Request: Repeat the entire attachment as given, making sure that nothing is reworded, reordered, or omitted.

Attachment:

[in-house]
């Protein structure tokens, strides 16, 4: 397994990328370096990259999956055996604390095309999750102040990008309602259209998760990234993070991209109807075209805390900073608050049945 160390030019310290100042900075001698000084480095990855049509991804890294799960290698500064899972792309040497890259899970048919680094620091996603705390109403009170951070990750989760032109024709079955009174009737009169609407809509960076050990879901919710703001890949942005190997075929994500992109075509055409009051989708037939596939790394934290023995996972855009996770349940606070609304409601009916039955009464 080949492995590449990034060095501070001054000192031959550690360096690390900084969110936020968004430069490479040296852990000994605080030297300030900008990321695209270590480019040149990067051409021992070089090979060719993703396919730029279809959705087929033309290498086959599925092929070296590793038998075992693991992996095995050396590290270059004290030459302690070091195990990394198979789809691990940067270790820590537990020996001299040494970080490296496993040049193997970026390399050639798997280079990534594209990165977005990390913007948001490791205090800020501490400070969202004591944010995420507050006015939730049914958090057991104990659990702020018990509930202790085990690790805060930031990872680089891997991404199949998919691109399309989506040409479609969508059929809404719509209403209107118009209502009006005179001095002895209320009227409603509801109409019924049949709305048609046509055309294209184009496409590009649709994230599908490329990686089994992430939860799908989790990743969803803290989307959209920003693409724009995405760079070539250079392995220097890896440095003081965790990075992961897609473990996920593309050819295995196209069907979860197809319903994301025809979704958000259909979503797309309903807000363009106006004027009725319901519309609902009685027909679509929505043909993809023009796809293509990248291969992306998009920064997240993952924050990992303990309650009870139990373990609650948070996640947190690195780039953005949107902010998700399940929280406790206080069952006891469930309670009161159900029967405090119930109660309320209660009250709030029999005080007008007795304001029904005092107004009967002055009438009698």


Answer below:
[in-house]
């Protein structure tokens, strides 16, 4: 397994990328370096990259999956055996604390095309999750102040990008309602259209998760990234993070991209109807075209805390900073608050049945 160390030019310290100042900075001698000084480095990855049509991804890294799960290698500064899972792309040497890259899970048919680094620091996603705390109403009170951070990750989760032109024709079955009174009737009169609407809509960076050990879901919710703001890949942005190997075929994500992109075509055409009051989708037939596939790394934290023995996972855009996770349940606070609304409601009916039955009464 080949492995590449990034060095501070001054000192031959550690360096690390900084969110936020968004430069490479040296852990000994605080030297300030900008990321695209270590480019040149990067051409021992070089090979060719993703396919730029279809959705087929033309290498086959599925092929070296590793038998075992693991992996095995050396590290270059004290030459302690070091195990990394198979789809691990940067270790820590537990020996001299040494970080490296496993040049193997970026390399050639798997280079990534594209990165977005990390913007948001490791205090800020501490400070969202004591944010995420507050006015939730049914958090057991104990659990702020018990509930202790085990690790805060930031990872680089891997991404199949998919691109399309989506040409479609969508059929809404719509209403209107118009209502009006005179001095002895209320009227409603509801109409019924049949709305048609046509055309294209184009496409590009649709994230599908490329990686089994992430939860799908989790990743969803803290989307959209920003693409724009995405760079070539250079392995220097890896440095003081965790990075992961897609473990996920593309050819295995196209069907979860197809319903994301025809979704958000259909979503797309309903807000363009106006004027009725319901519309609902009685027909679509929505043909993809023009796809293509990248291969992306998009920064997240993952924050990992303990309650009870139990373990609650948070996640947190690195780039953005949107902010998700399940929280406790206080069952006891469930309670009161159900029967405090119930109660309320209660009250709030029999005080007008007795304001029904005092107004009967002055009438009698």